Melatonin-packed cherries could boost sleep duration by ’84 minutes’

Top 10 Facts About Cherries

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Sleep often evades us when we need it most, but there are simple ways to avoid the hurdles of insomnia. Dietary interventions, for instance, have become increasingly recognised for their role in the battle against poor sleep. According to several studies, certain varieties of fruit may improve both the quality and duration of slumber due to their unmatched concentrations of melatonin.

One of the myriad ways poor sleep wreaks havoc on the body is by impairing memory and cognitive fluidity.

The long-term risks of poor sleep, however, are also a cause for concern.

Research published in the Journal of The American Health Association last month warned that poor-quality sleep patterns could raise the risk of developing cardiovascular disease.

Thankfully, there is growing evidence that lifestyle changes can drastically improve quality of sleep.

A major risk factor for sleep problems is the dysregulation of melatonin, a substance released by the body that regulates the body’s nocturnal core temperature to induce sleep.

Levels of melatonin reach their highest point at night, but with age, levels may become naturally depleted.

Other factors like stress and diet can also interfere with the production of the hormone and significantly compromise the quality of life.

Interestingly, one of the fruits that contain the highest concentrations of melatonin is tart cherries.

The European Journal of Nutrition stated in 2012 that “tart Montmorency cherries have been reported to contain high levels of phytochemicals including melatonin, a molecule critical in regulating the sleep-wake cycle in humans”.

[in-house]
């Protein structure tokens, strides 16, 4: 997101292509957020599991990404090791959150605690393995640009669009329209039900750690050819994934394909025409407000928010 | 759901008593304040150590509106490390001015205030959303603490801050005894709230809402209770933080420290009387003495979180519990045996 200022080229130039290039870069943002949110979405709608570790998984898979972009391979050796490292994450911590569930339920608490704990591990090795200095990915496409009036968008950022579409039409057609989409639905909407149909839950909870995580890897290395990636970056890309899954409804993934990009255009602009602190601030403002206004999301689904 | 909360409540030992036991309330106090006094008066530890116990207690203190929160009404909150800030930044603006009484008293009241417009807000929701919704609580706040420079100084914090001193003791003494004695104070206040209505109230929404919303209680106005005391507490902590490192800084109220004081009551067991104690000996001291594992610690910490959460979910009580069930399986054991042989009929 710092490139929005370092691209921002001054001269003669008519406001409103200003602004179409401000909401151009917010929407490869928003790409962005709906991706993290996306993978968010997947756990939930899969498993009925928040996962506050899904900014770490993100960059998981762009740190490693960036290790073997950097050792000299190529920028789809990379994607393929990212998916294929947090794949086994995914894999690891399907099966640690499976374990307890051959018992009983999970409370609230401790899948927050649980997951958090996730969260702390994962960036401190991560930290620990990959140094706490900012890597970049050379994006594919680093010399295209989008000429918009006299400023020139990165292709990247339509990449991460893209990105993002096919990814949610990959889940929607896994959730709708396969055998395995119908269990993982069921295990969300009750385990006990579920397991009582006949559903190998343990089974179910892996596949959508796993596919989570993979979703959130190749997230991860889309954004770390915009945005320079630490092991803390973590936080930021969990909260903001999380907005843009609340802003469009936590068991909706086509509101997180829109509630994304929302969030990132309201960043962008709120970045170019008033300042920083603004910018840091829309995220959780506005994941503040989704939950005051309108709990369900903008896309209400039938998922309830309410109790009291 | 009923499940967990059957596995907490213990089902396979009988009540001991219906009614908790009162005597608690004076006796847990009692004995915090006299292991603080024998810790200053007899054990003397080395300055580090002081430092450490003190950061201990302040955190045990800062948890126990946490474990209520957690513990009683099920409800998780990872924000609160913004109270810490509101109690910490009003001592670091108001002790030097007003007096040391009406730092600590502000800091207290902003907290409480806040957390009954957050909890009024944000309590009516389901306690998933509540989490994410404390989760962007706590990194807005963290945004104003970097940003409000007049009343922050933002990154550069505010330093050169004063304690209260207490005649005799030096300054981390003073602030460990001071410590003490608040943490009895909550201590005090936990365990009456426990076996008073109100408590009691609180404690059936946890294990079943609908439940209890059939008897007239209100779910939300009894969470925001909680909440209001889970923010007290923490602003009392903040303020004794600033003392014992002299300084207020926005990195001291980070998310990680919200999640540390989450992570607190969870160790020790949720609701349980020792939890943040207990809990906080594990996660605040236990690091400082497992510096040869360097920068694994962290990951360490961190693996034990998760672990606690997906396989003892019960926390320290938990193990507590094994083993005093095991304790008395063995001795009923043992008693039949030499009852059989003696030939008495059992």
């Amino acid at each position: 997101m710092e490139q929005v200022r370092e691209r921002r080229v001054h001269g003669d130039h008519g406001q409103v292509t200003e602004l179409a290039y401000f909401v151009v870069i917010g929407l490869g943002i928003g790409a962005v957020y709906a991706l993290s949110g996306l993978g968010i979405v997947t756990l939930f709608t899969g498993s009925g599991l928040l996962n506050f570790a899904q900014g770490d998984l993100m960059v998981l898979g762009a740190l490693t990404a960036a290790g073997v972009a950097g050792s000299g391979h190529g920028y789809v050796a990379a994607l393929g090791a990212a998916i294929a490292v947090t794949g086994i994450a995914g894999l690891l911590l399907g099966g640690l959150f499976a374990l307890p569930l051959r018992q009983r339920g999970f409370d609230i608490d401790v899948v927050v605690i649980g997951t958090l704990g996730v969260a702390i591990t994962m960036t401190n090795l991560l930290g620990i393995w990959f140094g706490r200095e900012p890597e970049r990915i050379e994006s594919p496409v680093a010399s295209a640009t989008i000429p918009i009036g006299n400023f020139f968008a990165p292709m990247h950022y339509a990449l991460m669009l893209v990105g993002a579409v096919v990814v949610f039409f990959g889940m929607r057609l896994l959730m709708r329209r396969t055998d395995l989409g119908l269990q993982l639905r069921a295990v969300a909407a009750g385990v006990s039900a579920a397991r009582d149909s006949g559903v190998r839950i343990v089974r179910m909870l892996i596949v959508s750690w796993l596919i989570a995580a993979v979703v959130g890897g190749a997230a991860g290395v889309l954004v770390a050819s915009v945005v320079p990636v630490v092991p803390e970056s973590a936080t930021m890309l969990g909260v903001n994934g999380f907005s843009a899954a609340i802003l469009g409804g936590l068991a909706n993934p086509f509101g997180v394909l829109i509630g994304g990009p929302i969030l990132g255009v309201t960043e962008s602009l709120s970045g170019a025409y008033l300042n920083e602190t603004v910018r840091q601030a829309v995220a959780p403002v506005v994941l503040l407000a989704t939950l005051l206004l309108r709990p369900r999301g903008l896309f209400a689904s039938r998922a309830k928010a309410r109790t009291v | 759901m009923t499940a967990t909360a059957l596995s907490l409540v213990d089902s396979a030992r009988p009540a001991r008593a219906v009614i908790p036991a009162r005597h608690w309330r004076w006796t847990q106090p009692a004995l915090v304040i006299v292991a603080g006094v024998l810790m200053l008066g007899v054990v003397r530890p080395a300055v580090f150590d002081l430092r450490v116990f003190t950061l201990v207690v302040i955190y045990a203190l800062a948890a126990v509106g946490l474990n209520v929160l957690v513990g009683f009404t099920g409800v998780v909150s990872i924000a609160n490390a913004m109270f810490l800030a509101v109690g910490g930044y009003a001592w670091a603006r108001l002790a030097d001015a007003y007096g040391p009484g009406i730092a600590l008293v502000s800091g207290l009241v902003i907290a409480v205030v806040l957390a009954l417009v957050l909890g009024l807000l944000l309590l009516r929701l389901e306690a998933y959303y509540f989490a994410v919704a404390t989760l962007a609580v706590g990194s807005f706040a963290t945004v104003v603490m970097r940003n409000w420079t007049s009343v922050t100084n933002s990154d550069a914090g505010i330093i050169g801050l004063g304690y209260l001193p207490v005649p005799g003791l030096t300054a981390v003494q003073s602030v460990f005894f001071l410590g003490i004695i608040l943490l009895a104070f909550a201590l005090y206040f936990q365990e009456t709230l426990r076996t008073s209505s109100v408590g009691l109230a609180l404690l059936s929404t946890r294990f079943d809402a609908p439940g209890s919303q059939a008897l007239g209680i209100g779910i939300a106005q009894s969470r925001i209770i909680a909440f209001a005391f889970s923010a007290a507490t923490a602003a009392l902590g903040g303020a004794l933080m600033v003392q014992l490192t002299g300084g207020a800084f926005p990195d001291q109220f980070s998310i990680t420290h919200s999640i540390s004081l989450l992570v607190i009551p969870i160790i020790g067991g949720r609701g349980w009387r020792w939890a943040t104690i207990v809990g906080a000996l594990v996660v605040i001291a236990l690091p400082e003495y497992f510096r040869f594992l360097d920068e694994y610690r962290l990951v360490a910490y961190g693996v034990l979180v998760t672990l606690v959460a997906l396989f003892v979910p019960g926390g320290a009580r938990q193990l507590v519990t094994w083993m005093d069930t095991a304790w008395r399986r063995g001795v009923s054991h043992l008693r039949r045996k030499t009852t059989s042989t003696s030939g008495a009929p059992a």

This observation emerged after a randomised control study showed that total melatonin levels were significantly elevated in participants taking cherry juice.

“There were significant increases in time in bed, total sleep time and sleep efficiency with cherry juice supplementation,” wrote the authors of the research.

“These data suggest that consumption of a tart cherry juice concentrate proves an increase in […] melatonin that is beneficial in improving sleep duration and quality in healthy men and women and might be of benefit in managing disturbed sleep.”

Similar results were yielded by a 2018 study after researchers found that people with insomnia who drank 16 oz of tart cherry juice for two weeks improved their sleep time by 84 minutes.

These studies set out to assess the effects of tart cherry juice on healthy individuals and insomniacs, while other research has sought to elucidate the role of tart cherry juice on the sleep of athletes.

A study last year set out to probe the effect of short-term consumption of tart cherry juice on levels of cortisol and melatonin in female elite field hockey players.

A total of 19 hockey players were included in the five-day study, who were divided into a placebo and intervention group.

The subjects either consumed a tart cherry juice or a placebo drink given 5 times in a total of 48 hours after exercising.

The results showed significant differences with regard to the total time in bed and wakefulness after going to sleep between both groups.

Changes in cortisol and melatonin levels, however, remained insignificant.

What this shows is that the short-term intake of tart cherry could improve the quality of sleep without necessarily changing levels of melatonin and cortisol.

Because the study was conducted on athletes, the researchers concluded that the beverage may have a role in improving the recovery of professional sports players.

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